Slate: “Lobbyists have glory walls in the office to impress clients. Staffers have them to impress other staffers. Socialites have their glory walls on the piano… For aspiring Washingtonians, the glory wall allows you to brag about conversations you never really had with the chief justice and intimacies you never really shared with the president.”

nut-cutting time

A time when drastic actions are required, because all other methods have failed. The phrase is used in sports as well as in politics.

Nut-cutting time is similar to “crunch time” – it’s a moment when the stakes are high and it’s appropriate to pull out all the stops. It’s also a time when it makes sense to experiment with new approaches.

William Safire is widely credited with being the first writer to use the phrase in print. Safire’s political dictionary defines nut-cutting time as “a slang allusion to political castration: the denial of favors and the removal of power; or, painful attention to details requiring attention.”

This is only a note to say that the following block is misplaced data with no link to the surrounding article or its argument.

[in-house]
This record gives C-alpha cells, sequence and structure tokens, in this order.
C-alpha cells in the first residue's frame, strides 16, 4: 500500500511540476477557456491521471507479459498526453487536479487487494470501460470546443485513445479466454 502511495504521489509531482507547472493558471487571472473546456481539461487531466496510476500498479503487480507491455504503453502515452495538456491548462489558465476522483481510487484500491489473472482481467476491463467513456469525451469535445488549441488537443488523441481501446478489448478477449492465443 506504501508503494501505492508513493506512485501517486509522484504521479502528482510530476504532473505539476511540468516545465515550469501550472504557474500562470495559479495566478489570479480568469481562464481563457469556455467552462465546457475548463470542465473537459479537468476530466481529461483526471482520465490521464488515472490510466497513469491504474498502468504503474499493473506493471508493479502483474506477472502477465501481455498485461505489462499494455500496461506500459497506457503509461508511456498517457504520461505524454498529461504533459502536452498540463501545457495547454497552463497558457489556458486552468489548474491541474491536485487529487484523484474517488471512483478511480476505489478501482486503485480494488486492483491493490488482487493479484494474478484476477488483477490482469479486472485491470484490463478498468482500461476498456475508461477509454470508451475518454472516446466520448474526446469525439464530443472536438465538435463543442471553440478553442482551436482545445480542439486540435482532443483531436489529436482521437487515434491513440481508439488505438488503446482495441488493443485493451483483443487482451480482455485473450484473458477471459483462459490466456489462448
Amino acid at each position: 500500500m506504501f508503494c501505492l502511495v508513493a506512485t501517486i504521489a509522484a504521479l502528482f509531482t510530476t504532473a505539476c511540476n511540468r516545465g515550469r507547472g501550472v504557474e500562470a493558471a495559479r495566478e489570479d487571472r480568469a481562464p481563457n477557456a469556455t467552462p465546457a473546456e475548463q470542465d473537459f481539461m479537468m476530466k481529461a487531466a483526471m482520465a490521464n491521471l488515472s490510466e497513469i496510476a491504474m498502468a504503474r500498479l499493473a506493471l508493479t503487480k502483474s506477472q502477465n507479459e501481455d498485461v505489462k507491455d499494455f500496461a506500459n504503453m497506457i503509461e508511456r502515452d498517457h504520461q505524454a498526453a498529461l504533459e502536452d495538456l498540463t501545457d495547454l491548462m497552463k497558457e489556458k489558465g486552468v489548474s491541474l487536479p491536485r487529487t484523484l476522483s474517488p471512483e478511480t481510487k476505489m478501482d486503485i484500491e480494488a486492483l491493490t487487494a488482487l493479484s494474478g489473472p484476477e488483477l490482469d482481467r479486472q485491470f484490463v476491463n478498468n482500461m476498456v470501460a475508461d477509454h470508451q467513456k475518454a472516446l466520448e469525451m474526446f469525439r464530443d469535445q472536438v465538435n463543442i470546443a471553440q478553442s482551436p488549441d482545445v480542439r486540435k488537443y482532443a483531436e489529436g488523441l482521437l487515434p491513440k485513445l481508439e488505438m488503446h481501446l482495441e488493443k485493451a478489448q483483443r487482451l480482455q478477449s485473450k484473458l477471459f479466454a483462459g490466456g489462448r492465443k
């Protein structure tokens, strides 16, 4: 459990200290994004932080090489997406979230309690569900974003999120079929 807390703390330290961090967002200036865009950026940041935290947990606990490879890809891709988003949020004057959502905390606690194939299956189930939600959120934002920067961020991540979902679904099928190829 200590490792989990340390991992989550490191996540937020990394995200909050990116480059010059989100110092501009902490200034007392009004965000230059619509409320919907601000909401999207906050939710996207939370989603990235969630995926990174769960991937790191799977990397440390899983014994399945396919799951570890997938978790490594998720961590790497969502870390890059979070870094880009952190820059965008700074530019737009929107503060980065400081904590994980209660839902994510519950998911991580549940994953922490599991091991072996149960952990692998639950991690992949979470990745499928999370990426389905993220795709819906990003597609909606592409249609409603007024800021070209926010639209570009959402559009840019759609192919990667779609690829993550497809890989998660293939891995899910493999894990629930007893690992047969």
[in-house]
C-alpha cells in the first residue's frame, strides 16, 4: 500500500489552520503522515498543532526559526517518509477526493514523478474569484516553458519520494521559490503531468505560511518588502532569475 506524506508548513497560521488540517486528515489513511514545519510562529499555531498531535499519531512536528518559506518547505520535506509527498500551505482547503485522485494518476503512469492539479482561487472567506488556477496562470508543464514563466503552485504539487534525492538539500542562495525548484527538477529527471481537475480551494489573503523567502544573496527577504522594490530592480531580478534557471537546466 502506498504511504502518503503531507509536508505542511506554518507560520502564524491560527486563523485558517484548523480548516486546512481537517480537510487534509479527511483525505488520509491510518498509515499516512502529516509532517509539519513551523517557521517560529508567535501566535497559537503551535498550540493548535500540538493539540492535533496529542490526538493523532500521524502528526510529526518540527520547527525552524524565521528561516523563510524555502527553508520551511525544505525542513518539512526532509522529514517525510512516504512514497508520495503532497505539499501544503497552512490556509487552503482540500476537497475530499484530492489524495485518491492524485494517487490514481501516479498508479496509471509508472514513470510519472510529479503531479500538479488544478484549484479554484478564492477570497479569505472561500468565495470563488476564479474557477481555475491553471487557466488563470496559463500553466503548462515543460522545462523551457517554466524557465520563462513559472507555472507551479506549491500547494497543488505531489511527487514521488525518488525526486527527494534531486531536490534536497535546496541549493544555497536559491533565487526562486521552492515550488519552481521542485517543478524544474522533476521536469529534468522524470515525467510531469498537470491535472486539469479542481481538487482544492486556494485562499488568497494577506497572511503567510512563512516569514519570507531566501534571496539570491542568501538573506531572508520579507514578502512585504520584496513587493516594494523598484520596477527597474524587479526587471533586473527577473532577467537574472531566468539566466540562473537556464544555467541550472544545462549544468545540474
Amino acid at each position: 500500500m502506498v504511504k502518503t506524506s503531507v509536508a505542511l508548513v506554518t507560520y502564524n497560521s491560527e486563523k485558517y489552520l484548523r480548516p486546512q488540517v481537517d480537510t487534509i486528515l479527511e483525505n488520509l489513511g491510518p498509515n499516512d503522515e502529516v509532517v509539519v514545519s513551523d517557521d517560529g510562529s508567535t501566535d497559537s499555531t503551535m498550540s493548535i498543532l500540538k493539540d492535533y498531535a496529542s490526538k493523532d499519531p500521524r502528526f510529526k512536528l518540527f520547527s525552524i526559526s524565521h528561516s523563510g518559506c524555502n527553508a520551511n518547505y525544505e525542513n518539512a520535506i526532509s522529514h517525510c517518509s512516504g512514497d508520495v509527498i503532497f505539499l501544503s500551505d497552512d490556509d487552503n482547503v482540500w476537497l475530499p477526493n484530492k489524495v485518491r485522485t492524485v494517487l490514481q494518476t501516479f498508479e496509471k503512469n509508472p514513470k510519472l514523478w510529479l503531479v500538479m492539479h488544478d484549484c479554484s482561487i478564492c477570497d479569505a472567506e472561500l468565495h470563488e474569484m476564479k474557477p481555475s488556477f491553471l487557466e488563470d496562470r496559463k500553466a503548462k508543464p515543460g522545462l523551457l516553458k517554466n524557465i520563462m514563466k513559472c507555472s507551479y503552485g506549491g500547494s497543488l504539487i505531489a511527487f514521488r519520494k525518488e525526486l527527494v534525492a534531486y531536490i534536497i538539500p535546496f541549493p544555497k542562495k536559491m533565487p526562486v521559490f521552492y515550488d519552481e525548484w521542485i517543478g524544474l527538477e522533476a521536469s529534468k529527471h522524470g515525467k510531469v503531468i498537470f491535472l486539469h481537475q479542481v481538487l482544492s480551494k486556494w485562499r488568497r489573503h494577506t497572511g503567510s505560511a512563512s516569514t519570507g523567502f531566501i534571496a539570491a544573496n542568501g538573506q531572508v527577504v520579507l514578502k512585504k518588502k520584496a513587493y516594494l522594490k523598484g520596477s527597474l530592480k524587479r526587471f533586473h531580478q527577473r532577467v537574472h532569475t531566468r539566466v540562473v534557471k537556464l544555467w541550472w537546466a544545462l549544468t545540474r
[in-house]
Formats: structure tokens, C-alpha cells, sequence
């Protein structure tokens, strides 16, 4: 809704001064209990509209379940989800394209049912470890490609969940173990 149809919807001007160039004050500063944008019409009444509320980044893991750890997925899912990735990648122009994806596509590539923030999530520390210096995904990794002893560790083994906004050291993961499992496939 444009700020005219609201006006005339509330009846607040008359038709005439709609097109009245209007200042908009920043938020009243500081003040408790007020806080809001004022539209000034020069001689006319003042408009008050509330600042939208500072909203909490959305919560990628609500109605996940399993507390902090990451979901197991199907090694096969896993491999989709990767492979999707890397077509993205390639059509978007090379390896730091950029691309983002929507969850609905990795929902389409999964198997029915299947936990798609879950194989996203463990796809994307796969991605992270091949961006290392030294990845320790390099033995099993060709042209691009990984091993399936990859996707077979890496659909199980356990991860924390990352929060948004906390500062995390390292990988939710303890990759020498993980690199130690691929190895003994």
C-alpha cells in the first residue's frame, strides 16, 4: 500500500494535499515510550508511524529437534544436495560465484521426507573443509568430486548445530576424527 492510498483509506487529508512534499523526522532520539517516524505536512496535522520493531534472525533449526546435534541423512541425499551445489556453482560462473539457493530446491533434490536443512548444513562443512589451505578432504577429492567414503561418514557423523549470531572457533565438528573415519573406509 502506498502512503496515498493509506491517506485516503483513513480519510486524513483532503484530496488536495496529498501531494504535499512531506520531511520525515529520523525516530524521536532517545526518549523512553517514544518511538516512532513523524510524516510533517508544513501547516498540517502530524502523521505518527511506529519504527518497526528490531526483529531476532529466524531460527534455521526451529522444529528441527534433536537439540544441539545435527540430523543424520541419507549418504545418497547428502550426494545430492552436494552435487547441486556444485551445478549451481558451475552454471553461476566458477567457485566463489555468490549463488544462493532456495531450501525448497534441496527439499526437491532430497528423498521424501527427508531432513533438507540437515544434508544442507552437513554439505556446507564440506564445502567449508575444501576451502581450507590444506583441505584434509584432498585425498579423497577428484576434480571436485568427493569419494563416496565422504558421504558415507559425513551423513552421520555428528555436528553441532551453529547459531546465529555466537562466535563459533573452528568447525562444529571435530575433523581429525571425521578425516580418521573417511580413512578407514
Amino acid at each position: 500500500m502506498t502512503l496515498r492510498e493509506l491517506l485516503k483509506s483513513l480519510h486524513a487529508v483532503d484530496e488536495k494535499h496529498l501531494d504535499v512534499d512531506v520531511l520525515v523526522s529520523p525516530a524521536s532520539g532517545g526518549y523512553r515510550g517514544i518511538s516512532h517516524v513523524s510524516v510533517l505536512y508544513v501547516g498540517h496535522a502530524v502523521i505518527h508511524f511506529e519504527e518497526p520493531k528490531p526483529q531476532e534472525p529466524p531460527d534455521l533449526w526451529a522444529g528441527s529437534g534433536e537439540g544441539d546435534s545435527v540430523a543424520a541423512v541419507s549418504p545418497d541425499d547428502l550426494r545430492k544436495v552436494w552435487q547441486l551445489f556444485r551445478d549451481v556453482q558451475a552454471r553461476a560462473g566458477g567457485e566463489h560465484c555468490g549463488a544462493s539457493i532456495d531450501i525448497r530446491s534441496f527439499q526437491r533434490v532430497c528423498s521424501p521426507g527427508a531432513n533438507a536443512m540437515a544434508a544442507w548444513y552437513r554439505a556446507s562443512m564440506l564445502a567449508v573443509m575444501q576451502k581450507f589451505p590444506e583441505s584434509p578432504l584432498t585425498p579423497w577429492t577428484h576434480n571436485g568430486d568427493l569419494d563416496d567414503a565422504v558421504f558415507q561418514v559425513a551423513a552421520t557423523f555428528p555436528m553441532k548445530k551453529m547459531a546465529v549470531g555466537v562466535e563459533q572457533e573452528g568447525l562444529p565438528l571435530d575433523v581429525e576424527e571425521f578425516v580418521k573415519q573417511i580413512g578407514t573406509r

Richard Nixon famously used the phrase in 1968 during his presidential campaign. On the eve of the election, he told his campaign staff that it was time to “get down to the nut-cutting.” William Safire wrote that Nixon had meant to say “let’s get down to brass tacks” and that his use of the phrase “nut cutting” was a slip of the tongue. That’s been interpreted to mean that Nixon was expressing a deep-seated anxiety about castration, especially since Nixon went on to talk about lamb fries, a regional delicacy which he’d been given during a campaign stop in Missouri.